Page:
tian tan buddha (big buddha) and Po lin monastery
After the Ladies market, I grabbed the MTR from Mongkok station. I transferred to the Tung Chung line, which ends in the middle of Lantau Island.
Once I made it to Tung Chung, I grabbed the #23 bus that took me 45 minutes to the entrance of the Po Lin Monastery. Being a budget traveler, I couldn't afford to take the tram up the mountain at $19US. The bus ride, at $1.25US, was well worth it. The views were wonderful until the fog started rolling in.
The view of Lantau before the fog rolled in.
After 45 minutes, I arrived at the Po Lin Monastery. The fog was so heavy I couldn't see 50 feet in front of me. It wasn't the best day to see the Big Buddha.
The entrance to Po Lin Monastery.
Two of the Twelve Divine Generals of Po Lin Monastery.
A circle in the middle of Po Lin Monastery.
The Tian Tan Buddha (Big Buddha).
The Big Buddha at night.
Tai O Fishing village
My next stop after the Big Buddha was Tai O Fishing Village. I took the #21 bus to the village, which was 10 minutes from the Po Lin Monastery.
As I got off the bus, a woman come up to me offering a boat ride through the town and out into the bay. I paid $25HK for the 20 minute boat ride. The views were spectacular.
This area of Hong Kong is known for it's jumping fish and pink dolphins. While in the bay, there were guppies jumping alongside the boat. I did not see any dolphins.
The view from the dock in Tai O.
The boat I took.
The views from the boat.
Once the boat ride ended, I walked around the village. Each shop had different varieties of dried seafood.
wan chai nightlife
After a long day of travelling via bus and MTR, I went out with my friend Waleed to Wan Chai. On Wednesday nights Wan Chai is the place to be due to the bars handing out free champagne to all women. The most popular bar is Carnegie's.
the morning 4am
Still jet lagged, I woke up at 4am to write a post. I ended up sharing a table with one of the hosts of the hostel.
My companion at the table.
With nothing else to do at 9am, I decided to go out and explore the city on my own. My first stop was a neighborhood called Tsim Sha Tsui or TST. It is a well known shopping district with high-end stores ranging from Gucci to Michael Kors.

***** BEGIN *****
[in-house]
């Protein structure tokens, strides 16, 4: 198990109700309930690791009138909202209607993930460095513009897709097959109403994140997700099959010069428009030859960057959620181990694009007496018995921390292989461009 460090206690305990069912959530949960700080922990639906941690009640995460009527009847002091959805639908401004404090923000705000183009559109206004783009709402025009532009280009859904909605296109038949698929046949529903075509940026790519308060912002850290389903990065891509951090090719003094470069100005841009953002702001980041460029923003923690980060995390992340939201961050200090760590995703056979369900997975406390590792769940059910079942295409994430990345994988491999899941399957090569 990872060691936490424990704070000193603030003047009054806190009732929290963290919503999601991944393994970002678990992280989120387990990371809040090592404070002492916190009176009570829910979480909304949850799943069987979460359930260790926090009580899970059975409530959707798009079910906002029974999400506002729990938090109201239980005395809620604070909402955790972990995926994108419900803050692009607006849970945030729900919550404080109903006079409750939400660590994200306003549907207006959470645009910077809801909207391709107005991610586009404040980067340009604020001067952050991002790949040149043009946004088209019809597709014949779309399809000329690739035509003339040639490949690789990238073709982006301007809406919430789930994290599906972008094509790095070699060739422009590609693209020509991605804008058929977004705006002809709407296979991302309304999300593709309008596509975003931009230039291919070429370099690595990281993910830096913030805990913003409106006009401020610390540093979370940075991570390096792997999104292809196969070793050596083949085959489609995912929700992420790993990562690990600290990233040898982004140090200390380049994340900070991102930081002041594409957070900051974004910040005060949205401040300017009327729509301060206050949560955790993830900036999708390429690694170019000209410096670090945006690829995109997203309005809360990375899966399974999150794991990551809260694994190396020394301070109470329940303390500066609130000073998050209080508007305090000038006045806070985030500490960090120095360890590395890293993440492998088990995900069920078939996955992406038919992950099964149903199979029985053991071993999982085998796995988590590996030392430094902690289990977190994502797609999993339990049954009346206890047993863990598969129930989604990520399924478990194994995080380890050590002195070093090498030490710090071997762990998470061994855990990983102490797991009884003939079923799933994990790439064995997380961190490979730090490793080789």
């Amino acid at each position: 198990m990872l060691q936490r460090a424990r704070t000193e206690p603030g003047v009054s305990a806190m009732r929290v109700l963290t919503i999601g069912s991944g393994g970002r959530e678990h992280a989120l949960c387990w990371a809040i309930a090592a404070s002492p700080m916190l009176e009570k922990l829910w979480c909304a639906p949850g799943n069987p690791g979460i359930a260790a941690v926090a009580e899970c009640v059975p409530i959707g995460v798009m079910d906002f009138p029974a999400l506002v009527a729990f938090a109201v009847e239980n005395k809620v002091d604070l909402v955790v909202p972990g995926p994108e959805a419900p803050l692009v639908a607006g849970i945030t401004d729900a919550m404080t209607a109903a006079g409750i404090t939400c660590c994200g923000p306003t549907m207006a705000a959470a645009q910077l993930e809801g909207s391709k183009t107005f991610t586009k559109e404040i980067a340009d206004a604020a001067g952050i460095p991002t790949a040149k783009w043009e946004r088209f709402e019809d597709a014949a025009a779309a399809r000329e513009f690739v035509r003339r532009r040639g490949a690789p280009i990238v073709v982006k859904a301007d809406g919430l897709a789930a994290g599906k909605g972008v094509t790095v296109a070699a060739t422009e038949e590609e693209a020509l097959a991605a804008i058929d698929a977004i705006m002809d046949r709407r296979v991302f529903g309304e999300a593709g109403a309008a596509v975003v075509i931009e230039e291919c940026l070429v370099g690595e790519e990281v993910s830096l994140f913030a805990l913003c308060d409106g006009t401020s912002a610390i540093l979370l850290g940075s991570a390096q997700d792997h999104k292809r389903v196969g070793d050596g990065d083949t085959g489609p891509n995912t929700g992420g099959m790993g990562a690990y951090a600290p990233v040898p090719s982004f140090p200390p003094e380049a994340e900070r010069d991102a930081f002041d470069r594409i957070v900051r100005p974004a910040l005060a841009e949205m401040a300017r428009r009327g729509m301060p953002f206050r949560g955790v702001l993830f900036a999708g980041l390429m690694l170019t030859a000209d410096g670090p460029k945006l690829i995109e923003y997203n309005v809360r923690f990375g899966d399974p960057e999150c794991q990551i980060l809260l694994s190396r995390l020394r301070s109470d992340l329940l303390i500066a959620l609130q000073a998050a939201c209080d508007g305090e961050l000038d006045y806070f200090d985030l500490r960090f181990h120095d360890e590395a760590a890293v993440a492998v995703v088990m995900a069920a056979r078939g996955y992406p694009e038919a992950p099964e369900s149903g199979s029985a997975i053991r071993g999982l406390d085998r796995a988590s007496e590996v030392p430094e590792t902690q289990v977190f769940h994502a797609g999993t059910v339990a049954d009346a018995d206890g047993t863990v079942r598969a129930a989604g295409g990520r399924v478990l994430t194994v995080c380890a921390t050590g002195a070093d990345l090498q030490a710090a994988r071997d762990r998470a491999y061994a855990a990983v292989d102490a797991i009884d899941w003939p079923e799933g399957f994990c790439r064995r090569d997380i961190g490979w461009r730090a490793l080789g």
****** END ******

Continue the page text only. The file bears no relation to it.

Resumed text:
Gold waterfall in the center of a popular shopping center in TST.
As I walked around TST for a few hours, I decided to grab lunch at an authentic Chinese restaurant. However, it was difficult to pick what I wanted due to the menu being in Chinese. I ended up pointing at the menu and choosing a beef vermicelli noodle dish with a milk tea at Traditional Chinese Noodle.
Milk tea and beef vermicelli noodle dish.
Lunch at Traditional Chinese Noodle in TST.
During my trip to TST, the rain was becoming an issue. I thought Seattle had it bad. Hong Kong has some of the worst torrential downpours of rain.
A rainy day in TST.
After lunch, I decided to walk across Kowloon Park as the rain subsided. Kowloon Park used to be an Army base in WWl and WWll. In 1970, the Hong Kong government turned it into a city park.
One of two ponds in Kowloon Park with Flamingoes.
Trees in Kowloon Park.
After Kowloon Park, I went to the Hong Kong Museum of Art. The ticket was extremely cheap, which surprised me. It was only $1.25US. There were three exhibits on three different levels of the museum. The first level was 1600-1700 era Chinese artifacts. Every piece was hand carved with different types of Chinese wood.
The second floor had Chinese paintings from the 1600-1800 era.
The fourth floor had hand carved wooden sculptures by Tong King-Sum, a famous artist in HK. I found these sculptures to be extremely complex. Tong- King-Sum was part of an influential group of post-WWll artists whose passion for art and creativity showed proof that Hong Kong is not only about money hungry entrepreneurs, sweatshop labor work and property development. King-Sum used models to carve his creations. Many of these sculptures took days on end to complete. This was my favorite exhibit because of the skill it took to make these life sized wooden bodies.